A market dating at least a century back, recently been restored to its original glory. A spot not to be missed.
Souk will travel you to another era. Thousands of people frequent this market to purchase mostly traditional goods, spices, perfumes, wool products and end out at one of the beautiful restaurants and café bars. Lately it has become a hotspot for art galleries & workshops as well. I did have the opportunity to visit a few during my stay.
One of the days we were staying at the Four Seasons hotel I had the opportunity to be driven out here for photos, and walked throughout the market.
I can tell I was not impressed by the gold souk….probably because I don’t like gold myself. The shops here are mostly small and they were not that inviting for gold purchasing….not to mention that I prefer to spend my money otherwise….like most of you out here on travelling for example!
TIP: While visiting the souqs in Qatar always bargain with the shopkeepers which are part of the tradition. Always offer a much lower price to the original offer and slowly work upwards until you feel the price is right.
VILLAGIO MALL: I visited Villaggio last year twice while in Doha and had the opportunity to visit it again on this last trip. I happened to be by the Aspire Zone and this is actually where it is located. I can say it is a Mall that has it all and I believe it has set the benchmark in Qatar for retail shopping.
As you enter you have a feeling of walking in the streets of Venice. It is a unique concept of Venetian shopping experience complete with gondolas and balcony interior settings. It also offers the best in entertainment and international retail brands, including themed retail areas, cinemas, an ice rink and a fashionable line of restaurants for a perfect gastronomic experience.
HOTELS IN THE AREA: We were spending 5 nights out here this time staying at the Grand Heritage Doha Hotel and Spa which is opposite the Aspire Park, and the Torch Doha as well. I highly recommend both. They are totally different hotels in character but I love both because each is unique in its kind. I recommend that if you happen to visit Doha, stay in both only to experience the uniqueness what each hotel has to offer.
The Mall is connected to the Torch Doha through an air-conditioned walkway for a most convenient access to and from the hotel for its guests.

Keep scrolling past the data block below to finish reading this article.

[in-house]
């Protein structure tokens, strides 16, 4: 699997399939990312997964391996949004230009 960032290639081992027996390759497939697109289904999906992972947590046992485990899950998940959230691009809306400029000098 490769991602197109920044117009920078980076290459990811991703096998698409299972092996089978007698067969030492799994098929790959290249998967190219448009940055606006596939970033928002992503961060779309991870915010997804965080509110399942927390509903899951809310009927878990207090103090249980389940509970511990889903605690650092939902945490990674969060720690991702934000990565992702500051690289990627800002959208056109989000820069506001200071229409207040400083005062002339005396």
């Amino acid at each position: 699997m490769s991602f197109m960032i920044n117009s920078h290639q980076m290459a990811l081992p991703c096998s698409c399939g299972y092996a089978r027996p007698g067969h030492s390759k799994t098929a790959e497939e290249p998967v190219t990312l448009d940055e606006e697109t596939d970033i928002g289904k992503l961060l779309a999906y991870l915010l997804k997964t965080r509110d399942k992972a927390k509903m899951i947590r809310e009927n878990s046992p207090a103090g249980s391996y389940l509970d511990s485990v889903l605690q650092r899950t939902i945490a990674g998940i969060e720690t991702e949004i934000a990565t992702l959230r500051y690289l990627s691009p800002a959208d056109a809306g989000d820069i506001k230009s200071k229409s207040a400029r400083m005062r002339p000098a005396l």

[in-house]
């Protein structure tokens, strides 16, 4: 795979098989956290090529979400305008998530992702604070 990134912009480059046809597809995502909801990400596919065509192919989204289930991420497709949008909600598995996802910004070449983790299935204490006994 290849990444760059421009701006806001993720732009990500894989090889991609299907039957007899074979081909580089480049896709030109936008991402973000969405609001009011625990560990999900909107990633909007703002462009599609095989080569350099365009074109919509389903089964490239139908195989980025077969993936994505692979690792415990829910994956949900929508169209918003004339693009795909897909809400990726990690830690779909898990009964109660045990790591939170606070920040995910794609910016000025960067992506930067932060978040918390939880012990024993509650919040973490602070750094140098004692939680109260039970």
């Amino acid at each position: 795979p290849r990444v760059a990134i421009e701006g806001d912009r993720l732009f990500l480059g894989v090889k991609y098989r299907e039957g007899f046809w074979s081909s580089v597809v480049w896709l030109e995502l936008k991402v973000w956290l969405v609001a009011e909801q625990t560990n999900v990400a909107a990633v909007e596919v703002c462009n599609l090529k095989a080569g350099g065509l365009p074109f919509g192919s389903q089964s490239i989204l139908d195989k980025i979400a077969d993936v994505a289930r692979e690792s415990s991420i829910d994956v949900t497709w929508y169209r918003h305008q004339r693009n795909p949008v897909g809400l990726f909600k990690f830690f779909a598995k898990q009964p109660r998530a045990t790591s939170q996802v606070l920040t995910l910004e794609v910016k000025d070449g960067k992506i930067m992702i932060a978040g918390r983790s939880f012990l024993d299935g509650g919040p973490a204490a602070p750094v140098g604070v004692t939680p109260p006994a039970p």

THE AL-JAZEERA PERFUME STORE: During my daily strolls out here I came across a significant perfume brand of the Asian world. I stopped to take a photo or two as the interior was so inviting and finally found myself inside probably because I could not resist. The interior décor is luxurious, the perfume fragrant smell, the presentation and gift package impressed me. Soon, the Co. is applying a plan of spreading in order to be in all Gulf countries and also in the biggest oriental and western capitals. If you happen to pass by, do drop inside and experience the world of perfumes! They are unique and extremely distinguished and popular from Gulf people.
Although Doha is now better known for its skyscrapers and shopping mall so as its cousin Dubai is, it is not difficult to escape the world of glass and steel and enjoy another kind of life in Doha. I don't mean Souk Waqif by this, but just the shops where ordinary Qataris as immigrant workers buy their stuff. That can be a Souk outside of the tourist area (Like Souk Al Najma, fo example) or just some of the smaller shops in the Souks between Souk Waqif and the hotel area in Al Salata (for example Souk Al Jabor). It's really hard to explain how much I enjoyed queueing for my shoarmas (which I took home to eat in my hotel room) and watching the other costumers or just the atmosphere in there. It's just an atmosphere to experience, not to buy!
Lonely Planet recommends this place to go for second hand items and that was the reason why I went there. Unfortunately, I didn't find a big choice of such items beside a hand full of shops selling second hand furniture. If you are looking for smaller antiquities, you might go to specialised shops or to one of the antiquities shop at Souk Waqif.